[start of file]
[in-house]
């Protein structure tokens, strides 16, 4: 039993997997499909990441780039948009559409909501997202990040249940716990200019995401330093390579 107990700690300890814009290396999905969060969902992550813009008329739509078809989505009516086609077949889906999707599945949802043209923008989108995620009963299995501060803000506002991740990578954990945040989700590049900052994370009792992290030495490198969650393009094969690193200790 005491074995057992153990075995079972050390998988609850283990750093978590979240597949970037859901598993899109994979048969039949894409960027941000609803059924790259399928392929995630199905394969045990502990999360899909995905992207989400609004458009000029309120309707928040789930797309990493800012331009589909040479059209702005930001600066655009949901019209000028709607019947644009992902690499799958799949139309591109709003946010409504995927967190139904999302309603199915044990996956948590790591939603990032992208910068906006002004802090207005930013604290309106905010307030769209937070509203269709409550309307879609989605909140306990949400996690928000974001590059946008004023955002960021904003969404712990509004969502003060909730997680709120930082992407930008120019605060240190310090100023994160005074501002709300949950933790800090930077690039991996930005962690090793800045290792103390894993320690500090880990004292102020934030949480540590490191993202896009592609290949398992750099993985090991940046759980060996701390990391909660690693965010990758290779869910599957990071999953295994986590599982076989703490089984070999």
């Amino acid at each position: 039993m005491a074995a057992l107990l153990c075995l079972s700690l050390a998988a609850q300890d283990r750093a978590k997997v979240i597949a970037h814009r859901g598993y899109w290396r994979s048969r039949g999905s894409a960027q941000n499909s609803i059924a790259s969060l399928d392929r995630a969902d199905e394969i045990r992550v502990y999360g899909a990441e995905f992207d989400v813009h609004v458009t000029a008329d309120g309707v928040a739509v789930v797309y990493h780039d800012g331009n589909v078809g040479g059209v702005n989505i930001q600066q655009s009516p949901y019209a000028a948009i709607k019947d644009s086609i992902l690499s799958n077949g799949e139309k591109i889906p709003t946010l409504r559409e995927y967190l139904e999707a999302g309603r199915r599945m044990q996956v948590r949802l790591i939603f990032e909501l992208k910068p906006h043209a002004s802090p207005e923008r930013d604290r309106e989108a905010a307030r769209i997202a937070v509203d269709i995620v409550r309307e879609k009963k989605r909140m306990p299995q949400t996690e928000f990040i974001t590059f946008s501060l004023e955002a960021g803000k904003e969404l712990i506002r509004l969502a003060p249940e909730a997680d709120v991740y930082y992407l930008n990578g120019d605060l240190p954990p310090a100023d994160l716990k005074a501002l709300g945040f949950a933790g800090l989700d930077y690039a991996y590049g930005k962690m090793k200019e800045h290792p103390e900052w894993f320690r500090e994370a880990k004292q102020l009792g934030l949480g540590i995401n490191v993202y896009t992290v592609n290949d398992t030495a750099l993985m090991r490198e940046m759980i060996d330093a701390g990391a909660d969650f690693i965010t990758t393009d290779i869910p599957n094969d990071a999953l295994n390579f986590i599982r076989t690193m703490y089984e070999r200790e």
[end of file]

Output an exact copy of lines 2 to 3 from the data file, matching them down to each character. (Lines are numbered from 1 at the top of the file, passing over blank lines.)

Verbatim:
């Protein structure tokens, strides 16, 4: 039993997997499909990441780039948009559409909501997202990040249940716990200019995401330093390579 107990700690300890814009290396999905969060969902992550813009008329739509078809989505009516086609077949889906999707599945949802043209923008989108995620009963299995501060803000506002991740990578954990945040989700590049900052994370009792992290030495490198969650393009094969690193200790 005491074995057992153990075995079972050390998988609850283990750093978590979240597949970037859901598993899109994979048969039949894409960027941000609803059924790259399928392929995630199905394969045990502990999360899909995905992207989400609004458009000029309120309707928040789930797309990493800012331009589909040479059209702005930001600066655009949901019209000028709607019947644009992902690499799958799949139309591109709003946010409504995927967190139904999302309603199915044990996956948590790591939603990032992208910068906006002004802090207005930013604290309106905010307030769209937070509203269709409550309307879609989605909140306990949400996690928000974001590059946008004023955002960021904003969404712990509004969502003060909730997680709120930082992407930008120019605060240190310090100023994160005074501002709300949950933790800090930077690039991996930005962690090793800045290792103390894993320690500090880990004292102020934030949480540590490191993202896009592609290949398992750099993985090991940046759980060996701390990391909660690693965010990758290779869910599957990071999953295994986590599982076989703490089984070999």
């Amino acid at each position: 039993m005491a074995a057992l107990l153990c075995l079972s700690l050390a998988a609850q300890d283990r750093a978590k997997v979240i597949a970037h814009r859901g598993y899109w290396r994979s048969r039949g999905s894409a960027q941000n499909s609803i059924a790259s969060l399928d392929r995630a969902d199905e394969i045990r992550v502990y999360g899909a990441e995905f992207d989400v813009h609004v458009t000029a008329d309120g309707v928040a739509v789930v797309y990493h780039d800012g331009n589909v078809g040479g059209v702005n989505i930001q600066q655009s009516p949901y019209a000028a948009i709607k019947d644009s086609i992902l690499s799958n077949g799949e139309k591109i889906p709003t946010l409504r559409e995927y967190l139904e999707a999302g309603r199915r599945m044990q996956v948590r949802l790591i939603f990032e909501l992208k910068p906006h043209a002004s802090p207005e923008r930013d604290r309106e989108a905010a307030r769209i997202a937070v509203d269709i995620v409550r309307e879609k009963k989605r909140m306990p299995q949400t996690e928000f990040i974001t590059f946008s501060l004023e955002a960021g803000k904003e969404l712990i506002r509004l969502a003060p249940e909730a997680d709120v991740y930082y992407l930008n990578g120019d605060l240190p954990p310090a100023d994160l716990k005074a501002l709300g945040f949950a933790g800090l989700d930077y690039a991996y590049g930005k962690m090793k200019e800045h290792p103390e900052w894993f320690r500090e994370a880990k004292q102020l009792g934030l949480g540590i995401n490191v993202y896009t992290v592609n290949d398992t030495a750099l993985m090991r490198e940046m759980i060996d330093a701390g990391a909660d969650f690693i965010t990758t393009d290779i869910p599957n094969d990071a999953l295994n390579f986590i599982r076989t690193m703490y089984e070999r200790e």